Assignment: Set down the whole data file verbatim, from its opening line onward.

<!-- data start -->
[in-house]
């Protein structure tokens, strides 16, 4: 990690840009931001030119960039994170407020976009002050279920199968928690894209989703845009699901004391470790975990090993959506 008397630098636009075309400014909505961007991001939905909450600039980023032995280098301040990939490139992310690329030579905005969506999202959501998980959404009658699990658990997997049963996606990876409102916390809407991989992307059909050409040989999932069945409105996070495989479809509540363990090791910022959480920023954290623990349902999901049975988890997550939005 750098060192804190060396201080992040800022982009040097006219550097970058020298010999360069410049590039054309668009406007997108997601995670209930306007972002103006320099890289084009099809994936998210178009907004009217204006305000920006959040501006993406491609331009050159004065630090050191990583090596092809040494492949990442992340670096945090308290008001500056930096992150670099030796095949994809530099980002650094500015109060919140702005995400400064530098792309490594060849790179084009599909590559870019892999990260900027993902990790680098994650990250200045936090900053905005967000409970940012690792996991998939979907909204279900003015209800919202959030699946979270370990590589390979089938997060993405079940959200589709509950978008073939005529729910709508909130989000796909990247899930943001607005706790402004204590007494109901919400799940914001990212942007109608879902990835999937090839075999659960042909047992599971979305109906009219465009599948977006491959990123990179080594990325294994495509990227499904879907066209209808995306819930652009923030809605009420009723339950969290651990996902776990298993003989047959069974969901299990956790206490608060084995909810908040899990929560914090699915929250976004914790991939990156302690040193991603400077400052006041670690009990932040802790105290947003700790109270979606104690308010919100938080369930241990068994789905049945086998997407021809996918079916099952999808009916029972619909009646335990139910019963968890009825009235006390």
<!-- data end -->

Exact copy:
[in-house]
């Protein structure tokens, strides 16, 4: 990690840009931001030119960039994170407020976009002050279920199968928690894209989703845009699901004391470790975990090993959506 008397630098636009075309400014909505961007991001939905909450600039980023032995280098301040990939490139992310690329030579905005969506999202959501998980959404009658699990658990997997049963996606990876409102916390809407991989992307059909050409040989999932069945409105996070495989479809509540363990090791910022959480920023954290623990349902999901049975988890997550939005 750098060192804190060396201080992040800022982009040097006219550097970058020298010999360069410049590039054309668009406007997108997601995670209930306007972002103006320099890289084009099809994936998210178009907004009217204006305000920006959040501006993406491609331009050159004065630090050191990583090596092809040494492949990442992340670096945090308290008001500056930096992150670099030796095949994809530099980002650094500015109060919140702005995400400064530098792309490594060849790179084009599909590559870019892999990260900027993902990790680098994650990250200045936090900053905005967000409970940012690792996991998939979907909204279900003015209800919202959030699946979270370990590589390979089938997060993405079940959200589709509950978008073939005529729910709508909130989000796909990247899930943001607005706790402004204590007494109901919400799940914001990212942007109608879902990835999937090839075999659960042909047992599971979305109906009219465009599948977006491959990123990179080594990325294994495509990227499904879907066209209808995306819930652009923030809605009420009723339950969290651990996902776990298993003989047959069974969901299990956790206490608060084995909810908040899990929560914090699915929250976004914790991939990156302690040193991603400077400052006041670690009990932040802790105290947003700790109270979606104690308010919100938080369930241990068994789905049945086998997407021809996918079916099952999808009916029972619909009646335990139910019963968890009825009235006390």